Navy research vessel upgrades tech to continue legacy of ocean expedition
The oceangoing research vessel (R/V) Roger Revelle is receiving a much-needed technology modernization, including upgrades to its sonar, operating systems, and communication systems. The overhaul will cost project partners the Office of Naval Research (ONR), the Scripps Institution of Oceanography at the University of California San Diego, and the National Science Foundation (NSF) in the neighborhood of $52 million.
This effort will extend the life of the science research vessel by 15 to 20 years, officials explain in an ONR report. This project will aid continued scientific oceanographic research at the university and ONR, making the upgrade an important step for ocean research around the globe.
“This refit of the R/V Revelle is important because it bolsters the scientific and seagoing capabilities of a true workhorse of a ship,” says Dr. Tom Drake, head of ONR’s Ocean Battlespace and Expeditionary Access Department. “The refit will allow the Revelle to continue to support Navy and national oceanographic research objectives. It also enables additional years of service; hundreds of thousands of ocean miles sailed; research opportunities for thousands of scientists; and the training of the next generation of seagoing scientists and technicians.”
Imagine what the ship’s updated sonar will be able to capture today? Research and discovery on the depths of the ocean continues to be valuable, even as other scientific endeavors focus more on the “opposite” frontier: space. The most important part about this project? Scientists are sharing their new knowledge with the world.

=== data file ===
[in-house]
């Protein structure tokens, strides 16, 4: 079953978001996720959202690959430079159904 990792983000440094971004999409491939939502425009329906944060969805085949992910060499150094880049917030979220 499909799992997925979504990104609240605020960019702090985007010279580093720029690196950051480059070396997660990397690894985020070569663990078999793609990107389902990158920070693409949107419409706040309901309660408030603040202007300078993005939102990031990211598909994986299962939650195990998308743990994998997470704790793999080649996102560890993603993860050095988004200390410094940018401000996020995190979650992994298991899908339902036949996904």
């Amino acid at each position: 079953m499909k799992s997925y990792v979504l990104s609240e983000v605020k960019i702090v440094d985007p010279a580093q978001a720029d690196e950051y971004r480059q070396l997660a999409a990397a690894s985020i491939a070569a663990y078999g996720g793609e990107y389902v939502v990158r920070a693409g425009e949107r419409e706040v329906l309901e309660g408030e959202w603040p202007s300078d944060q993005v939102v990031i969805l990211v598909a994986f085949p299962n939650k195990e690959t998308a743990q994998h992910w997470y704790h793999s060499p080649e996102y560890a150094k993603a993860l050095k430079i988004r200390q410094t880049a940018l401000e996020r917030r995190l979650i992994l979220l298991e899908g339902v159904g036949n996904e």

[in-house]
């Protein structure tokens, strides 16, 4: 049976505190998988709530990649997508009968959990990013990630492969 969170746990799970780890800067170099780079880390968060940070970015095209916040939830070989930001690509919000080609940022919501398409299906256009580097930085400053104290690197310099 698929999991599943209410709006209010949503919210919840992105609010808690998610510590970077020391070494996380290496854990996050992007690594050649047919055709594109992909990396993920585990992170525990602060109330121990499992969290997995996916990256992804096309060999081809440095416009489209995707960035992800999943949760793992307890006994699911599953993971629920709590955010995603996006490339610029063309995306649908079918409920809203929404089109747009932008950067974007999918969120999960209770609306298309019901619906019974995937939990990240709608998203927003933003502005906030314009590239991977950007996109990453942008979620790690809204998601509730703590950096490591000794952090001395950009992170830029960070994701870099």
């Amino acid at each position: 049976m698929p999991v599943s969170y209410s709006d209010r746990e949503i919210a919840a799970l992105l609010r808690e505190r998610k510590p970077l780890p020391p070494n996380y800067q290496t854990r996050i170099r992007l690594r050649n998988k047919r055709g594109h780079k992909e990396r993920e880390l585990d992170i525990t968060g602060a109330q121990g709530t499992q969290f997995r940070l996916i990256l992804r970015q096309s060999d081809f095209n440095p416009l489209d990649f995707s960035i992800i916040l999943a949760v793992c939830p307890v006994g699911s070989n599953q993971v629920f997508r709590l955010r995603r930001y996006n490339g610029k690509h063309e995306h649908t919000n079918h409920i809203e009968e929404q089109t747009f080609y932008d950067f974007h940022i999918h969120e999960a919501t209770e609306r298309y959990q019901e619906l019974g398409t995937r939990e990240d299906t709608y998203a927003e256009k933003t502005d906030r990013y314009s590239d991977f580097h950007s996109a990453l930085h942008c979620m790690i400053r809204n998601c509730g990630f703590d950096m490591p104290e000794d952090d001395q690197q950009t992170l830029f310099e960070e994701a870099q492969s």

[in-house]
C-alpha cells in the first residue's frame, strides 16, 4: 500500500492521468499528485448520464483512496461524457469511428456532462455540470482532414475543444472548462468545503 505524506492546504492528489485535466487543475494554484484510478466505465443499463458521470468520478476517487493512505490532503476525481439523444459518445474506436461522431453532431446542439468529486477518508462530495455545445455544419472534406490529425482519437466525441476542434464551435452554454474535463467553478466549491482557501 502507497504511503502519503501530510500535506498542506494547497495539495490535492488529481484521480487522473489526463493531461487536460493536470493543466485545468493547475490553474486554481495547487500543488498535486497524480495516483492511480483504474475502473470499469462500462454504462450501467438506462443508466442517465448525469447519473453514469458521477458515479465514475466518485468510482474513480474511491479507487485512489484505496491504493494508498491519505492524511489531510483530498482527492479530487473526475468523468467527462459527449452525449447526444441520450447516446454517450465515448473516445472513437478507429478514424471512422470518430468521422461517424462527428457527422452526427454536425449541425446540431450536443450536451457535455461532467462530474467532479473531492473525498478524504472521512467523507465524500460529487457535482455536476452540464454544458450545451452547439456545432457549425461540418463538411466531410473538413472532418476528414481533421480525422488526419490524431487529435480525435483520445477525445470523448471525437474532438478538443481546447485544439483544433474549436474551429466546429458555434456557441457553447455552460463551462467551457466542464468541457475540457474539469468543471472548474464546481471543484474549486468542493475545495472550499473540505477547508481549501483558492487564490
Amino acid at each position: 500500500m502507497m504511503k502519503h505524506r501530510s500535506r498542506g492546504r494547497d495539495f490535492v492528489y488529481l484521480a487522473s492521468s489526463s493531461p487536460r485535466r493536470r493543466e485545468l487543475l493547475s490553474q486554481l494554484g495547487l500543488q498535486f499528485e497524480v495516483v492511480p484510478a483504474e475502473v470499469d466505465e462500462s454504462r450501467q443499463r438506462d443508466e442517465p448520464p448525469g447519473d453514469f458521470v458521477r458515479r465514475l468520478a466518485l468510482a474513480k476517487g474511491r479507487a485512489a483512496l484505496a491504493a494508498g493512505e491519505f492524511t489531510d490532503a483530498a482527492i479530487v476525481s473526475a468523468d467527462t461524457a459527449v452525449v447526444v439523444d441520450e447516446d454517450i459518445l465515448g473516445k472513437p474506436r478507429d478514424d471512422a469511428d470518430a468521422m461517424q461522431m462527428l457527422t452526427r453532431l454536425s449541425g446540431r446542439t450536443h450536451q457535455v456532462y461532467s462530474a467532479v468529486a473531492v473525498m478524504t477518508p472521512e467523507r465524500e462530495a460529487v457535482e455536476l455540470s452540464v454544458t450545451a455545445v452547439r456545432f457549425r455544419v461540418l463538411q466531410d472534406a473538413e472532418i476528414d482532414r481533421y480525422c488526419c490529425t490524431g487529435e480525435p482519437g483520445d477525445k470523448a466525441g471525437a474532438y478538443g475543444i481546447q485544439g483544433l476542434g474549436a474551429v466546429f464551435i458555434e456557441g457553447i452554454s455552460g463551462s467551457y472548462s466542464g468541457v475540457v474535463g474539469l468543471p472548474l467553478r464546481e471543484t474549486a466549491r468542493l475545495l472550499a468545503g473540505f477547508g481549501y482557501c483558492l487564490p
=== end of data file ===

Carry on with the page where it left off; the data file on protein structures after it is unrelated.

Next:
What better way to honor the ship’s namesake – Dr. Roger Revelle, former director of Scripps Institution of Oceanography, and a lifelong scientist who is credited with helping to discover the effects of global warming today – than to upgrade the ship with next-generation technology so it can continue its mission: Dr. Revelle is also a founder of ONR and helped establish UC San Diego.
ONR officially owns the Revelle, but the Scripps Institution of Oceanography operates the ship as a shared-use facility within the University-National Laboratory System (UNOLS). The R/V is available to all scientists that are supported by U.S. state, federal, and any other endorsed agencies. In addition, the data collected in any given deployment is shared worldwide.
The ship – built in 1996 – includes four different types of navigation systems including two main global positioning system (GPS) setups, navigation radars, acoustic position system, wind sensor, voyage data recorder, automatic vessel identification, and a voyage planning system.
According to information from the NOAA Office of Ocean Exploration and Research (OER), the Revelle’s current “Hydrographic Doppler Sonar System is capable of measuring current shear at much higher resolutions than commercially available Acoustic Doppler Current Profilers.”
The dynamic positioning system enables precise ship handling and the ability to hold an exact position for long periods, according to the NOAA/EOR documents. This capability enables scientists to really get to work by launching and recovering sensors and instruments in some fairly treacherous areas where most other ships fail at the ability to stay steady at sea. (Figure 1.)
The ship’s onboard gear includes communications and data networks, expendable bathythermograph (XBT), and motion reference units. Its scientific equipment, however, specifically its sonar, is its main feature. When the ship returned from a long six-year deployment to sea in 2012, Dr. Theresa Paluszkiewicz, program director for physical oceanography at ONR, commented on the Revelle, “Her special sonar system has helped us gain new understandings on many fronts, including deep ocean flows and massive internal waves in the South China Sea, where commerce and the Navy operate.”
Stephen Kelety, marine superintendent at Scripps, asserts: “The Revelle belongs to a class of research vessels that can do things few other research ships can do. It can accommodate a large number of scientists and scientific equipment, operate in bad weather and high seas, and is adaptable to the research needs of the scientists onboard. It’s an important vessel for gathering scientific knowledge.”